In recent years it has been possible to identify two broad approaches to interpreting the Constitution of the United States. These are usually classified as "original intent" and "Living Constitution." The former is generally associated with those of a conservative persuasion and the latter with those who identify themselves as...
In recent years it has been possible to identify two broad approaches to interpreting the Constitution of the United States. These are usually classified as "original intent" and "Living Constitution." The former is generally associated with those of a conservative persuasion and the latter with those who identify themselves as liberals or progressives.
An "original intent" approach, as the name suggests, looks to what the Founding Fathers actually meant when they wrote the Constitution. Whenever a particularly contentious or controversial constitutional issue is raised, one needs to examine what the framers of the Constitution said at the time of the Philadelphia Constitutional Convention and what they wrote in the Federalist Papers.
This appears to leave Supreme Court justices with very little interpretive leeway in deciding cases. Defenders of the originalist approach are strongly critical of what they perceive to be judicial activism, judges going beyond the Founding Fathers' original intent and willfully distorting the meaning of the Constitution for political ends. This approach is dangerous, advocates of original intent maintain, because it expands the involvement of government way beyond the narrow boundaries set out in the Constitution, potentially undermining the system of checks and balances that forms the basis of the republican polity.
The "Living Constitution" approach, on the other hand, sees original intent as being too rigid, too unyielding, like looking at the Constitution almost as a pristine antique in a glass case. The Constitution, they argue, is not set in stone; it is a living, breathing document which needs to adapt to the widespread changes that have taken place in American society since it was written. An originalist approach is of no practical use in dealing with some of the pressing problems that have blighted the country for centuries.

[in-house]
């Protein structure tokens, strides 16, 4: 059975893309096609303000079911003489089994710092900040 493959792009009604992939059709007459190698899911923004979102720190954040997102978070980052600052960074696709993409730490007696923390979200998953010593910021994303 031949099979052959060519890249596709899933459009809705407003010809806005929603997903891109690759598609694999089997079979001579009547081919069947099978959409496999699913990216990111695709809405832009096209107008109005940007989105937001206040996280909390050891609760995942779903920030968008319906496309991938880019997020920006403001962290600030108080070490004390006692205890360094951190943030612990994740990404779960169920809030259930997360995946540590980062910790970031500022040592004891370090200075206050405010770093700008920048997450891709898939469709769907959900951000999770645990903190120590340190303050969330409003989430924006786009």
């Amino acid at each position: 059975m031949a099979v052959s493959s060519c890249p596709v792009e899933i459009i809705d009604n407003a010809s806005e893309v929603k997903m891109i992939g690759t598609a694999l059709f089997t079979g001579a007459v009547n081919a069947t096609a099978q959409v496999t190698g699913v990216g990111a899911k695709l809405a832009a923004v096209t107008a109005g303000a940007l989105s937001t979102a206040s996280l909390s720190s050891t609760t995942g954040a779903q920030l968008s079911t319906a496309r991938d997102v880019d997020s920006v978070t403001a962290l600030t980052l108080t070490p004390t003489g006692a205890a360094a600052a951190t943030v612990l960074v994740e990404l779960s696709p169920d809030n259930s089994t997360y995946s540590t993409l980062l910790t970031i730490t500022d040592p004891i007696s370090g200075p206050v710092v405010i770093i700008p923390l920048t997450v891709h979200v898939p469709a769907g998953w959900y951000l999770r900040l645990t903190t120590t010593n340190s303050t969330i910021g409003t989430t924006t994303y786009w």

For instance, how can the original intent approach deal with race or women's rights? The Constitution, in its original incarnation, looked upon women and people of color as less than full citizens. If we interpreted the Constitution strictly, as the originalists want us to do, then little or no progress would have been made in relation to civil rights or gender equality.
However, is this a fair representation of the original intent school's position? I would like to suggest that it is not. It is something of a straw man argument to say that the originalists' theory of constitutional interpretation is rigid and unable to deal with social change. The fact is that this is not what the Constitution is supposed to do in the first place. The Constitution aims to make sure that all actions of those in authority adhere to a commonly agreed set of standards. The role of the judiciary should be precisely that: judicial, not political. If politicians wish to establish laws protecting civil rights or other progressive measures—or even contentious issues such as abortion—then they are entirely free to do so. The Constitution is totally flexible in this regard.
Indeed, there are many examples in American history when Congress passed progressive legislation only to have it struck down by the Supreme Court. For example, Congress voted against segregation in 1875, only to have it thrown out seven years later by the Court. Judicial activism once had reactionary consequences. Now, it is associated with progressive causes. However, the end result is the same: the democratic decisions of the people are overridden by judicial fiat.
If changes need to be made (and no originalist would ever deny this) then they should be made by the people themselves through democratic decisions. Indeed, the record of democracy in protecting the rights of minorities is considerably more impressive than that of the courts. Unfortunately, the advocates of judicial activism want to take such decisions out of the hands of the people and their elected representatives and give them to an unelected, unaccountable judiciary.
Ironically, it is the "living, breathing" approach that effectively renders the Constitution a dead letter. If the Constitution's provisions can be willfully ignored by activist judges, then it can no longer guarantee anyone's rights, including those of minorities.